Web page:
Lower Income Translates to Fewer Happy Experiences—Here is How We Can Fix It
Can money actually buy happiness? Research shows that having more money makes people evaluate their lives more favorably (what researchers call “life satisfaction”). Surprising as it may seem, whether money leads to greater life satisfaction because it makes people happier remains an open question. We sought to uncover a piece of this puzzle by exploring how the lifestyle that higher income affords influences the kind of happiness people experience, and in turn, their life satisfaction.
To start, we distinguished between two different ways that happiness can be experienced: the frequency of happiness and the intensity of happiness. For example, while both going for a run and attending a concert (in pre-COVID times) make one of us (Jon) happy, the latter makes him much more intensely happy than the former. In any given month, however, Jon goes on more runs than he goes to concerts, making running a source of more frequent happiness.
It turns out this distinction is important because it helps us disentangle how money affects happiness. In our studies, which included a diary study capturing people’s happiness experiences over a 30-day time frame, we found that while higher income is reliably related to greater frequency of happiness, it is not related to the intensity of happiness. That is, our studies showed that more money translated into a greater number of instances in which our research participants experienced happiness, but not how happy they felt during each happy instance. This relationship between income and happiness frequency partially explained why people who have more money are more satisfied with their lives.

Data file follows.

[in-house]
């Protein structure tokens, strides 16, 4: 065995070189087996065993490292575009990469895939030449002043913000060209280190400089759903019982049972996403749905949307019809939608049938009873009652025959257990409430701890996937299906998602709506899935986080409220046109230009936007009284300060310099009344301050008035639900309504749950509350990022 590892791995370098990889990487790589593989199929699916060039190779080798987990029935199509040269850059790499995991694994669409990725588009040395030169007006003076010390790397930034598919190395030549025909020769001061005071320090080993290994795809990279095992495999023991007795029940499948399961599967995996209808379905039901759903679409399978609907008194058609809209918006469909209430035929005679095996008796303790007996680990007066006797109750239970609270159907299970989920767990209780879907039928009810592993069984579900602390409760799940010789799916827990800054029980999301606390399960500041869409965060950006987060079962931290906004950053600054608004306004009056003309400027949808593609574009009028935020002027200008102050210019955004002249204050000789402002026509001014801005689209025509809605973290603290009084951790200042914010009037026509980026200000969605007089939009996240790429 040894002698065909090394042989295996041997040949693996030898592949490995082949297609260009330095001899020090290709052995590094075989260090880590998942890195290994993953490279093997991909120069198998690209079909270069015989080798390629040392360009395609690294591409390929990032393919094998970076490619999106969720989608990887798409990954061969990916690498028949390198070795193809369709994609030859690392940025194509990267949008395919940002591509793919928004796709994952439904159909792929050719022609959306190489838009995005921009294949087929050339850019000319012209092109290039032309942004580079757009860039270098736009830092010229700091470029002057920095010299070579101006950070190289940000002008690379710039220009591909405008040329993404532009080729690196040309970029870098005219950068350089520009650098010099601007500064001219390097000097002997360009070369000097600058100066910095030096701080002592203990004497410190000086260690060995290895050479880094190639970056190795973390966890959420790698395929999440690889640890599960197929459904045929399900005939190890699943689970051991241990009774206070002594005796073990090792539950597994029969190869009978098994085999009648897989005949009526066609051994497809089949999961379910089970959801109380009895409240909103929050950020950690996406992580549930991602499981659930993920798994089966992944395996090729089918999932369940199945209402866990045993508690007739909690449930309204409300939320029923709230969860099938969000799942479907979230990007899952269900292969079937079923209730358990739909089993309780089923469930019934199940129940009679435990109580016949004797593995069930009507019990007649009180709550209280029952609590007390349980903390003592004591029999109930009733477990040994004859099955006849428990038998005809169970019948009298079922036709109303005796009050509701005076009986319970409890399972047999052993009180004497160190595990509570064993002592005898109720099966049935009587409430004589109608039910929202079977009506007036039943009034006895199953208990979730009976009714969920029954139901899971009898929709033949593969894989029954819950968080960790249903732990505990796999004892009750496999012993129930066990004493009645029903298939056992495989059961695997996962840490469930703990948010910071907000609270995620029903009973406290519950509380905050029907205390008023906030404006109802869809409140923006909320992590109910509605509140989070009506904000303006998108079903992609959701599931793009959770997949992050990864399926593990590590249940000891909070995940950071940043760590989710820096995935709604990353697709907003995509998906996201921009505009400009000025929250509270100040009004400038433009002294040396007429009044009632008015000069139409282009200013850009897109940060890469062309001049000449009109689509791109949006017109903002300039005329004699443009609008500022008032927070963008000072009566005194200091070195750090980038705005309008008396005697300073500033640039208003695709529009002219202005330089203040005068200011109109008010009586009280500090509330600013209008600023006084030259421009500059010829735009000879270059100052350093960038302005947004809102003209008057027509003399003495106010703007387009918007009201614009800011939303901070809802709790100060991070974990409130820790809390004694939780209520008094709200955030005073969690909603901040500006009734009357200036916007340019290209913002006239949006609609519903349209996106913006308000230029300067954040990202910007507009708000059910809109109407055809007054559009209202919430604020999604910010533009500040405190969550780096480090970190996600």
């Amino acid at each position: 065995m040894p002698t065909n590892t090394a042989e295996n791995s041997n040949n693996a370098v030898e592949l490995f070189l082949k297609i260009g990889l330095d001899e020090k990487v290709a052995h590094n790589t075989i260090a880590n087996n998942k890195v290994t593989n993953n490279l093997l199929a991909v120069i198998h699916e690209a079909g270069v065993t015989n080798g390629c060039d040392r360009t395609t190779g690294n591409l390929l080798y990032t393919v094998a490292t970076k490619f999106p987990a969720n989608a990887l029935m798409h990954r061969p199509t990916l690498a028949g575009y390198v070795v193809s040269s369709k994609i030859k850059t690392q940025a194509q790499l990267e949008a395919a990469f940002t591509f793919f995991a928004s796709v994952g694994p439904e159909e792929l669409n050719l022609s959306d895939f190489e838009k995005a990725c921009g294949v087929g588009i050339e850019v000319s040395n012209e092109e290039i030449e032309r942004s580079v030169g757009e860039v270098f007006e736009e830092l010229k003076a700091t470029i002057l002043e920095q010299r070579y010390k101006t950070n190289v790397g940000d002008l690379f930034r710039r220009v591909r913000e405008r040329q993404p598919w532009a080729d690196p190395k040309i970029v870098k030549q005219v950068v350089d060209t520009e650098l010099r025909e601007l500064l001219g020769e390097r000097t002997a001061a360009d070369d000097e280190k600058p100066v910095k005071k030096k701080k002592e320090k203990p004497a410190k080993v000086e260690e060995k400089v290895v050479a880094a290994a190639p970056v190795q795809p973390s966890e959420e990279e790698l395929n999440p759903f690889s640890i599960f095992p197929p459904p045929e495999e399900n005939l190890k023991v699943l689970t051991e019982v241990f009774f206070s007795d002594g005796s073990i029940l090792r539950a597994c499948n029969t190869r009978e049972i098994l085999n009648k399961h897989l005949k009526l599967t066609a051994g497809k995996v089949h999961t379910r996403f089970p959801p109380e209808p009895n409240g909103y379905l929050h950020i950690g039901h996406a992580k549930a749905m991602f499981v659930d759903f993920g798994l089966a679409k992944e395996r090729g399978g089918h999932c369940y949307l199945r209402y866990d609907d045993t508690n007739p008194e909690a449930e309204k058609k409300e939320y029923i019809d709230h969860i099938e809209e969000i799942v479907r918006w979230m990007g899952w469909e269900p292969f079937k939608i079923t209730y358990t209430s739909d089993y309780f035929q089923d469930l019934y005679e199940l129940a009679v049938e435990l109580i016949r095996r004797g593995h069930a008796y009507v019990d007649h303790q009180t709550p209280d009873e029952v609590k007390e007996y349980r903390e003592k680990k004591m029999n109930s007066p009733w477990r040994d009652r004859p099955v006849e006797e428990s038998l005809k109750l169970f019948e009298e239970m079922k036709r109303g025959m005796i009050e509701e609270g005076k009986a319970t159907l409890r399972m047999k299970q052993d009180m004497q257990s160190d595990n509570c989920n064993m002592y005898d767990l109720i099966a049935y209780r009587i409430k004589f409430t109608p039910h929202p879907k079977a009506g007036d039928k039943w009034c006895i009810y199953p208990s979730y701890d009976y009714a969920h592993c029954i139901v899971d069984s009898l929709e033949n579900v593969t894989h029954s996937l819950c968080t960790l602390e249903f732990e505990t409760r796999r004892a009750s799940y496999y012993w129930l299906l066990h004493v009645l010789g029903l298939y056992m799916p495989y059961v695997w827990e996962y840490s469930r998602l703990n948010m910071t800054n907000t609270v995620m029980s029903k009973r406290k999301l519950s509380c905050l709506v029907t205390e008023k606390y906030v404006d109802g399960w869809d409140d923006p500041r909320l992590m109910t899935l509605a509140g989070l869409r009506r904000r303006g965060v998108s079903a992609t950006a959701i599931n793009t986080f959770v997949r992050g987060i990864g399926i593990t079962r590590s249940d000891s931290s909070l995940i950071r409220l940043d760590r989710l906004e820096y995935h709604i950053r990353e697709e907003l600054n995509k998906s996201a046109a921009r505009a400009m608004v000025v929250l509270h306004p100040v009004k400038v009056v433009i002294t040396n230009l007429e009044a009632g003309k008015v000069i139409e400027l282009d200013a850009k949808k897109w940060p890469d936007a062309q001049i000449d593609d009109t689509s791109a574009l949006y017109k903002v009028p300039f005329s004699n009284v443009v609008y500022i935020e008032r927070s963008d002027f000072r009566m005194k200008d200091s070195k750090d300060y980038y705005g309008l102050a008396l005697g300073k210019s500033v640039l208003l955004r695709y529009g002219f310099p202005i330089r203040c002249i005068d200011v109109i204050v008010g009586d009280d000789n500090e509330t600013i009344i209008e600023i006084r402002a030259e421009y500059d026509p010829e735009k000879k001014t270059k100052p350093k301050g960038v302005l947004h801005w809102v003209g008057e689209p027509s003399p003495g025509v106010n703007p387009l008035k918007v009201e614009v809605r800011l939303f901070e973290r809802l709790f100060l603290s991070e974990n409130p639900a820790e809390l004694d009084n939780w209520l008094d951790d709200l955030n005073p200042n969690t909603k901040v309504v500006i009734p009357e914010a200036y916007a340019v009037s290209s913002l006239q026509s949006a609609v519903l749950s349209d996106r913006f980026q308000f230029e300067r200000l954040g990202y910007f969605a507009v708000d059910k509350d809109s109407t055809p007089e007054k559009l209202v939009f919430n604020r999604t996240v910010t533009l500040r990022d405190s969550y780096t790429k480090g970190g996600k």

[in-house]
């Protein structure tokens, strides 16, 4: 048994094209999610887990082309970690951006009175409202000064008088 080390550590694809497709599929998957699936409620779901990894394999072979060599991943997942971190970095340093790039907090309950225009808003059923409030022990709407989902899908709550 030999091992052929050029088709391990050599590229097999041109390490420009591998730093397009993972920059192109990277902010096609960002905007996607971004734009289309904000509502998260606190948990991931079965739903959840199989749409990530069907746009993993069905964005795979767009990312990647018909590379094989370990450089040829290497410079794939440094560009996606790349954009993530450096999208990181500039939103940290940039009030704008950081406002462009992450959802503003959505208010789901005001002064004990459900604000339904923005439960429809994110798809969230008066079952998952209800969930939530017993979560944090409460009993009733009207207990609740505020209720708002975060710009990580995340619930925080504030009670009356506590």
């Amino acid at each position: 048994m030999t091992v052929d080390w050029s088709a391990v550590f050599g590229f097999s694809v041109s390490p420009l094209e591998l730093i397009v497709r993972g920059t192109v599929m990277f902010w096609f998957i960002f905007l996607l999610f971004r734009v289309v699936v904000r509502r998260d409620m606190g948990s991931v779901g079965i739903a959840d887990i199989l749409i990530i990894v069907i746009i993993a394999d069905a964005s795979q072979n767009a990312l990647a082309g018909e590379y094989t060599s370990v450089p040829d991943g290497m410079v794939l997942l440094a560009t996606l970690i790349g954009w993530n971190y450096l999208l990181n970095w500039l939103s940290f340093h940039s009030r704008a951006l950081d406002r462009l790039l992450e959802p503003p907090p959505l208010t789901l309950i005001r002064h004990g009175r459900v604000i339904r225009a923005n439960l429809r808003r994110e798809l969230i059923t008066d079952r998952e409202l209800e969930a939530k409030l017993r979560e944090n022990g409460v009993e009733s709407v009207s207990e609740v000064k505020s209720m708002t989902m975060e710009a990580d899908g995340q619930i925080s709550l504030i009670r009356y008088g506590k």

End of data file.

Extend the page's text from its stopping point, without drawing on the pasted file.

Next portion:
Why might higher income yield a higher frequency of happy instances? One way to understand these findings is to evaluate the ways higher income affects the way people spend their leisure time. Interestingly, past research has found that income does not seem to determine how much leisure time people have. Our work suggests that income underlies how people spend their free time. Although there are many ways one can spend their free time, most leisure activities can be separated into one of two types: active leisure time activities such as hobbies, volunteering, or exercising, and passive leisure time activities such as watching TV or just relaxing. Both types can be important and enriching (we both enjoy binge-watching on Netflix from time to time). However, we find that higher-income individuals are more likely to engage in active leisure time activities compared to lower-income individuals. These differences in how higher- and lower-income people spend their time in part accounted for the different levels of happiness frequencies we find across the income spectrum.